Family

“What therefore God has joined together, let not man put asunder” (Mk 10:9). This is an exhortation to believers to overcome every form of individualism and legalism which conceals a narrow self-centredness and a fear of accepting the true meaning of the couple and of human sexuality in God’s plan.

Indeed, only in the light of the folly of the gratuitousness of Jesus’ paschal love will the folly of the gratuitousness of an exclusive and life-long conjugal love make sense.

For God,
marriage is not some adolescent utopia, but a dream without which his creatures will be doomed to solitude! Indeed, being afraid to accept this plan paralyzes the human heart.

Paradoxically, people today – who often ridicule this plan – continue to be attracted and fascinated by every authentic love, by every steadfast love, by every fruitful love, by every faithful and enduring love. We see people chase after fleeting loves while dreaming of true love; they chase after carnal pleasures but desire total self-giving.

“Now that we have fully tasted the promises of unlimited freedom, we begin to appreciate once again the old phrase: “world-weariness”. Forbidden pleasures lost their attraction at the very moment they stopped being forbidden. Even if they are pushed to the extreme and endlessly renewed, they prove dull, for they are finite realities, whereas we thirst for the infinite” (Joseph Ratzinger, Auf Christus schauen. Einübung in Glaube, Hoffnung, Liebe, Freiburg, 1989, p. 73).

In this extremely difficult social and marital context, the Church is called to carry out her mission in fidelity, truth and love.

To carry out her mission in fidelity to her Master as a voice crying out in the desert, in defending faithful love and encouraging the many families which live married life as an experience which reveals of God’s love; in defending the sacredness of life, of every life; in defending the unity and indissolubility of the conjugal bond as a sign of God’s grace and of the human person’s ability to love seriously.

The Church is called to carry out her mission in truth, which is not changed by passing fads or popular opinions. The truth which protects individuals and humanity as a whole from the temptation of self-centredness and from turning fruitful love into sterile selfishness, faithful union into temporary bonds. “Without truth, charity degenerates into sentimentality. Love becomes an empty shell, to be filled in an arbitrary way. In a culture without truth, this is the fatal risk facing love” (Benedict XVI,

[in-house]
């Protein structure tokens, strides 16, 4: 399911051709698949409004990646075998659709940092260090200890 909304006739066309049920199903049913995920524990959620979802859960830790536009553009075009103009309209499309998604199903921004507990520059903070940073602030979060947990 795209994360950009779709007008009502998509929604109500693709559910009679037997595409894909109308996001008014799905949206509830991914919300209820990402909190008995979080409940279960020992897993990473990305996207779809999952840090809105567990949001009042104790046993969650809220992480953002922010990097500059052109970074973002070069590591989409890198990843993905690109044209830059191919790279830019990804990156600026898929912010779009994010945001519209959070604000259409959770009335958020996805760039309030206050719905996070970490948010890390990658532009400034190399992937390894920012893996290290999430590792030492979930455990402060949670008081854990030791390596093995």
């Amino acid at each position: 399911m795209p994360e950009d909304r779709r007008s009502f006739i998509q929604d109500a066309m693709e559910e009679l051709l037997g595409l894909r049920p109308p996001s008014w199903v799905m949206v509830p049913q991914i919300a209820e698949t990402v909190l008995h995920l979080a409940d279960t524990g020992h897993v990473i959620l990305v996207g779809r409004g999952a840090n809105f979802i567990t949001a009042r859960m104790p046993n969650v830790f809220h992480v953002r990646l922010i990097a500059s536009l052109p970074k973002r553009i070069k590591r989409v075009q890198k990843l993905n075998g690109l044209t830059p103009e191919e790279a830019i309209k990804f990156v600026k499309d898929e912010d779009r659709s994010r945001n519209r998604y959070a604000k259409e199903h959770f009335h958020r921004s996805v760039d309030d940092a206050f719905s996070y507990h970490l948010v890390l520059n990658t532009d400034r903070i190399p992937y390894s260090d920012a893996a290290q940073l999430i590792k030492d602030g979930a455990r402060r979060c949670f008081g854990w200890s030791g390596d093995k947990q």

Caritas in Veritate, 3).

And the Church is called to carry out her mission in charity, not pointing a finger in judgment of others, but – faithful to her nature as a mother – conscious of her duty to seek out and care for hurting couples with the balm of acceptance and mercy; to be a “field hospital” with doors wide open to whoever knocks in search of help and support; even more, to reach out to others with true love, to walk with our fellow men and women who suffer, to include them and guide them to the wellspring of salvation.

A Church which teaches and defends fundamental values, while not forgetting that “the Sabbath was made for man, not man for the Sabbath” (Mk 2:27); and that Jesus also said: “Those who are well have no need of a physician, but those who are sick; I came not to call the righteous, but sinners” (Mk 2:17). A Church which teaches authentic love, which is capable of taking loneliness away, without neglecting her mission to be a good Samaritan to wounded humanity.

I remember when Saint John Paul II said: “Error and evil must always be condemned and opposed; but the man who falls or who errs must be understood and loved… we must love our time and help the man of our time” (John Paul II,
Address to the Members of Italian Catholic Action, 30 December 1978). The Church must search out these persons, welcome and accompany them, for a Church with closed doors betrays herself and her mission, and, instead of being a bridge, becomes a roadblock: “For he who sanctifies and those who are sanctified have all one origin. That is why he is not ashamed to call them brethren” (Heb 2:11).

In this spirit we ask the Lord to accompany us during the Synod and to guide his Church, through the intercession of the Blessed Virgin Mary and Saint Joseph, her most chaste spouse.




Pope Francis      08.09.19  Holy Mass,  Soamandrakizay diocesan field (Antananarivo), Madagascar      23rd Sunday of Ordinary Time  Year C     Luke 14: 25-33 
  
Pope Francis  08.09.19 Madagascar

The Gospel tells us that “great multitudes accompanied Jesus” (Lk 14:25). Like the multitudes gathered along his path, you too have come in great numbers to receive his message and follow in his footsteps. But you also know that following Jesus is not easy. You haven’t had much rest, and many of you have even spent the night here. Today, Luke’s Gospel reminds us of how demanding that commitment can be.

We should realize that Luke sets out those demands within his account of Jesus’ ascent to Jerusalem. He starts with the parable of the banquet to which everyone is invited, especially the outcasts living on the streets, in the squares and at the crossroads. And he concludes with the three “parables of mercy”, where a party is celebrated when what was lost was found, where someone who seemed dead is welcomed with joy and restored to life with the possibility of making a new start. For us as Christians, our sacrifices only make sense in the light of the joyful celebration of our encounter with Jesus Christ.